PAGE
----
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Type of Location
About Location


Places to Visit
How to Reach

By Air

Miami International Airport is located just west of the city in an unincorporated suburban area. It is an important hub for traffic between North America and Latin America, and one of the largest airports in the world. As a result, Spanish is just as likely to be understood as English. The international traffic makes MIA a large and congested place. Be sure to allow extra time when departing MIA, particularly if flying internationally, as you may face an hour-long line just to check your bags. Curbside check-in is an excellent idea.

By Train

Amtrak's Silver Service operates two trains daily to Miami from New York City, Washington, D.C. and other cities along the Eastern Seaboard. The ride from New York is about 24 hours but is often subject to delays, as Amtrak uses poorer-quality freight lines south of Washington and must cope with slow freight trains along the way.
There are frequent (at least 1 per hour) Tri-Rail trains every day to Miami from West Palm Beach, Boca Raton and Fort Lauderdale on weekdays. However, on the weekends, the trains come every 2 hours. The weekday fare varies by distance but the weekend fare is $4 between any two stations on the line.

By Bus

There is a bus station in Overtown at NW 1st Avenue at NW 10th Street. It is 3 blocks away from the Historic Overtown/Lyric Theater MetroRail station. Beware that this isn't the safest area to hang around in.

By Metromover

Downtown Miami is served by a free elevated people mover system known as Metromover, which connects to Metrorail at two stations at Government Center in the central business district and at Brickell Station in Brickell. Metromover is free of charge and is the most efficient way to move around Downtown Miami. It is a great way to take a rest when walking around downtown, and a great time to take pictures of the skyscrapers and growing Miami skyline from above.
Currently a funding boost has set forth an expansion for the Metrorail system including a connection to Miami International Airport to be operating by 2010. Further expansion to the north toward Dolphin Stadium (the home of the NFL's Miami Dolphins) is expected to be operating by 2012. A light rail line to Miami Beach is also under development, as well as the Miami Streetcar connecting Downtown Miami to the Media and Entertainment District as well as Midtown Miami.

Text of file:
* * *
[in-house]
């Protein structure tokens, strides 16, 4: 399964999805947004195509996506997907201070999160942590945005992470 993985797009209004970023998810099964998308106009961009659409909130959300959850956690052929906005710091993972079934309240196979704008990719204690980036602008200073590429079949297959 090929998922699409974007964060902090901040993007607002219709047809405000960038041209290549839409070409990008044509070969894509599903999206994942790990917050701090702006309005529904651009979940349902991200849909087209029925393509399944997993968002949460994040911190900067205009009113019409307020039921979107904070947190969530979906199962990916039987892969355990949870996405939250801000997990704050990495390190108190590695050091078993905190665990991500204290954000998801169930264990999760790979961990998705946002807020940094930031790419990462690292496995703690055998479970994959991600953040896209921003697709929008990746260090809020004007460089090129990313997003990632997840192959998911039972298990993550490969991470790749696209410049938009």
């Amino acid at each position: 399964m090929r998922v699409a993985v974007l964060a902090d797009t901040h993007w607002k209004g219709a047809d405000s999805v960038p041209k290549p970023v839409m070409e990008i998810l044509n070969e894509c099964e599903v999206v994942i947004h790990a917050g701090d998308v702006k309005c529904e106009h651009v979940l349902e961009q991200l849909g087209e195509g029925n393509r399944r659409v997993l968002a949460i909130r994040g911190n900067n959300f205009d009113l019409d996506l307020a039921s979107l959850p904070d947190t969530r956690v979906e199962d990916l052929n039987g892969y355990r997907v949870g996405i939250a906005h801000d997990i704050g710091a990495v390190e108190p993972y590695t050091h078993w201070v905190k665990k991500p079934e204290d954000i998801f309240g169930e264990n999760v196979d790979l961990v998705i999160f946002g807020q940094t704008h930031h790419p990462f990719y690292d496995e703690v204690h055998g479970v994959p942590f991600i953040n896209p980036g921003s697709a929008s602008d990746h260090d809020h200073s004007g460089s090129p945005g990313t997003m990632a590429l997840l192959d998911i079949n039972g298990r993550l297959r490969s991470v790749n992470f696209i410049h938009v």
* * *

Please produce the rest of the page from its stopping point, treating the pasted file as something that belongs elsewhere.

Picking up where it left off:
Key places to visit
Bayfront Park, Bayside Marketplace , Calle Ocho, Vizcaya Museum and Gardens


Places to Visit

Bayfront Park

Bayfront Park, on the east side of Biscayne Boulevard, was redesigned in the 1980s. An attractive feature is the electronically controlled Pepper Fountain. Other highlights include an amphitheatre used for musical performances of all kinds, a tower for laser illuminations, and three important monuments: the Torch of Friendship, symbolising Miami's relationships with the countries of Central and South America; the World War II Memorial; and the Challenger Memorial, commemorating the crew of the Challenger spacecraft which exploded in 1986.

Bayside Marketplace

Bayside Marketplace is a large mall with more than 150 specialty and tourist shops, numerous cafes and restaurants and daily live entertainment. Tour boats leave from here, which visit locations around Biscayne Bay. As well, there is a water taxi service to Miami Beach and downtown hotels located here.

Calle Ocho

From Bayfront Park (Brickell Avenue) 8th Street runs west over the Miami River. Outside the city centre with its skyscrapers it is known as Calle Ocho, and continues into the Tamiami Trail, which runs through the Everglades. The district on the west side of downtown Miami through which it runs is known as Little Havana because of the many Latinos, particularly Cuban exiles, who live here: hence also the Spanish name Calle Ocho ("Street 8"). Between SW 12th Avenue and SW 27th Avenue is an area of shops, small markets and cheerful cafes and restaurants with a friendly and relaxed atmosphere. The everyday language of Little Havana is Spanish. Planning controls seek to maintain the "Cuban" character of 8th Street.

Vizcaya Museum and Gardens

Vizcaya Museum and Gardens was the former home of early 20th century industrialist, James Deering. Built in 1916, the mansion features 34 rooms arranged around a central courtyard. This 28-acre estate and Italian Renaissance-style villa is filled with European furniture and decorative arts from the 15th to 19th century. It took more than 1,100 workers and craftsmen to complete the Vizcaya project, many of whom were brought over from Europe to ensure authenticity in design.

The gardens contain a number of Italian and French fountains, pools and sculptures. A breakwater at the base of the steps leading into Biscayne Bay is carved into the form of female figures. The name "Vizcaya" is a Basque word meaning "an elevated place The estate has hosted a number of world leaders and important historical events including the meeting between Pope John Paul II and the former president Reagan in 1987 as well as Queen Elizabeth II during her 1991 tour of America.

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